Sachem: I’m out of this world and in the bond of the baby (NYSE: SCCE)
I am no longer with Sachem (NYSE: SACH) common stocks due to deteriorating credit market conditions, the looming prospect of a recession and the recent dividend cut. The strange 7% dividend cut raised the question of whether management is overwhelmed and not inspiring confidence in the face of what is shaping up to be one of the toughest macroeconomic conditions for real estate since the 2008 global financial crisis.
First, although management said the cut would happen on its previous earnings call, it basically didn’t make sense that the quarterly cash payout would be increased and then immediately reduced afterwards. The company’s ordinary shareholders are primarily income investors seeking stability. Unnecessary downward moves in terms of payout would rightly shake confidence in management. An additional dividend payment should have been used if management wanted to return excess cash to shareholders. When combined with the lack of fixed reporting dates and their small cap status, the bulls wonder if the company will be able to fully weather the current economic malaise.
Don’t throw the baby out with the bathwater
The 6.00% Notes due 03/30/2027 (NYSE: SCCE) offer more stability with fixed coupon payments. The baby bond was issued earlier this year as part of a $50 million debt offering and comes with an annual coupon of $1.50 paid quarterly and currently trades at $20 per share . This is a 20% discount on their cash value of $25 and for a current yield of 7.5%. The bonds are part of the company’s financing structure which includes seven other baby bonds and preferred shares.
Although they carry no voting rights, bonds rank higher in the capital structure than stocks. Bond interest payments are a legal obligation and are payable before tax. Non-payment of the coupon would mean a default in dividend payments which can be waived whenever the company faces financial difficulties.
Sachem recently announced its results for its third quarter of fiscal 2022, which saw revenue of $13.5 million, a 58.8% increase over the prior year quarter and in accordance with consensus expectations. This was due to an increase in originations, which increased loan interest income to $11.5 million from $6.1 million in the prior year quarter.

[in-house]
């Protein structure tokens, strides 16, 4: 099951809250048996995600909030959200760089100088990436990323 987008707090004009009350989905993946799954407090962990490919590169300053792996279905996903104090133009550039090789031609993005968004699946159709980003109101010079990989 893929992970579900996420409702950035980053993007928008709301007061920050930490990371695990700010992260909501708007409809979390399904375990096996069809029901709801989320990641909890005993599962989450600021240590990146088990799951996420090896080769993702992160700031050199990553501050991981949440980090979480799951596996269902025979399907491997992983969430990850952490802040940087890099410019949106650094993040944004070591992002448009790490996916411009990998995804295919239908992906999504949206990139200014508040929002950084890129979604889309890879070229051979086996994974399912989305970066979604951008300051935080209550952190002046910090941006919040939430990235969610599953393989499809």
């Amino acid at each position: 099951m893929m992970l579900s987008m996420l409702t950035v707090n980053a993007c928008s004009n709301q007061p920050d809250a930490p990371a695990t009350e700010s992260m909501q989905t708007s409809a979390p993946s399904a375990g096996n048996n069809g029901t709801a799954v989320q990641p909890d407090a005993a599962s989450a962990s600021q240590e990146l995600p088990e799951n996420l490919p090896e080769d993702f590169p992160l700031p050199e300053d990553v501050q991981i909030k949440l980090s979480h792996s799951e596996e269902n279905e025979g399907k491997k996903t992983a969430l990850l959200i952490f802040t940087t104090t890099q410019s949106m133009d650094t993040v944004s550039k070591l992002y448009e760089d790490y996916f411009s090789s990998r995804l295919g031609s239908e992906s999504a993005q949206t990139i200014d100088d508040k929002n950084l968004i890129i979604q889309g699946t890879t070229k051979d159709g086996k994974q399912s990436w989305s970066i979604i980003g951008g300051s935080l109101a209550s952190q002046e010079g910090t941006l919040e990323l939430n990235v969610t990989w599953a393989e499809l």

The company recorded $4.1 million in net income attributable to common shareholders, which translates to EPS of $0.11. Additionally, non-GAAP adjusted EPS of $0.13 exceeded consensus estimates by $0.01. This was driven by adjusted earnings of $5.2 million and helped support a $7.5 million share buyback program as the company takes defensive measures to protect its finances in the face of deterioration. macroeconomic outlook. This will see a reduction in its typical loan terms. The acquisition of New Haven is also meant to be a defensive measure to be expertise in all phases of construction in-house. Management believes this will reduce the risk associated with distressed properties and allow Sachem to take on larger, more profitable construction loans.
The macro environment has heightened risks
Real estate continues to be rocked by back-to-back interest rate hikes as high inflation forced the Fed to take aggressive action. The Fed funds rate is now between 3.75% and 4%. It is expected to be increased by at least another 50 basis points when the Federal Open Market Committee meets in December.
What is the impact ? A further increase in financing costs for developers and speculators alike. Sachem offers fixed and flip loans, bridging loans, new construction and refinancing. As a result, federal funds rates reaching new highs will put further pressure on an already shrinking real estate market.
Sachem’s loans remain short-term as they are usually granted for a period of 12 to 36 months. Short-term loans mitigate the company’s exposure to interest rate fluctuations and allow for a more agile approach to lending in their core markets as the environment changes over the coming year.
Freddie Mac’s main mortgage market survey put the 30-year fixed mortgage rate at 7.08%, a significant increase from a year ago when rates hovered just above 3%. That’s against Fannie Mae’s home buying sentiment index which fell to its lowest level since 2011, when it hit 56.7 in October, its eighth consecutive one-month decline on the other. As mortgages become increasingly unaffordable for millions of people, real estate transactions will slow dramatically and send the market into a state of shock.
The median sale price for existing homes is down, down 7% from the recent high of $413,800 to $384,800. The short-term outlook for the US economy is also poor, with a recession expected in 2023. However, interest rates are expected to peak in early 2023 and inflation to approach the Fed’s target in the second half of the year. .
This rare combination of negative economic growth, high inflation and rising interest rates will further accelerate the downward trend in housing confidence and provide further impetus to the decline in house prices. As a result, Sachem could face a high rate of loan defaults, which could affect its ability to pay a covered dividend on its commons. This led to the baby-bond move, with the commons likely to continue to face near-term headwinds from a capital gains perspective.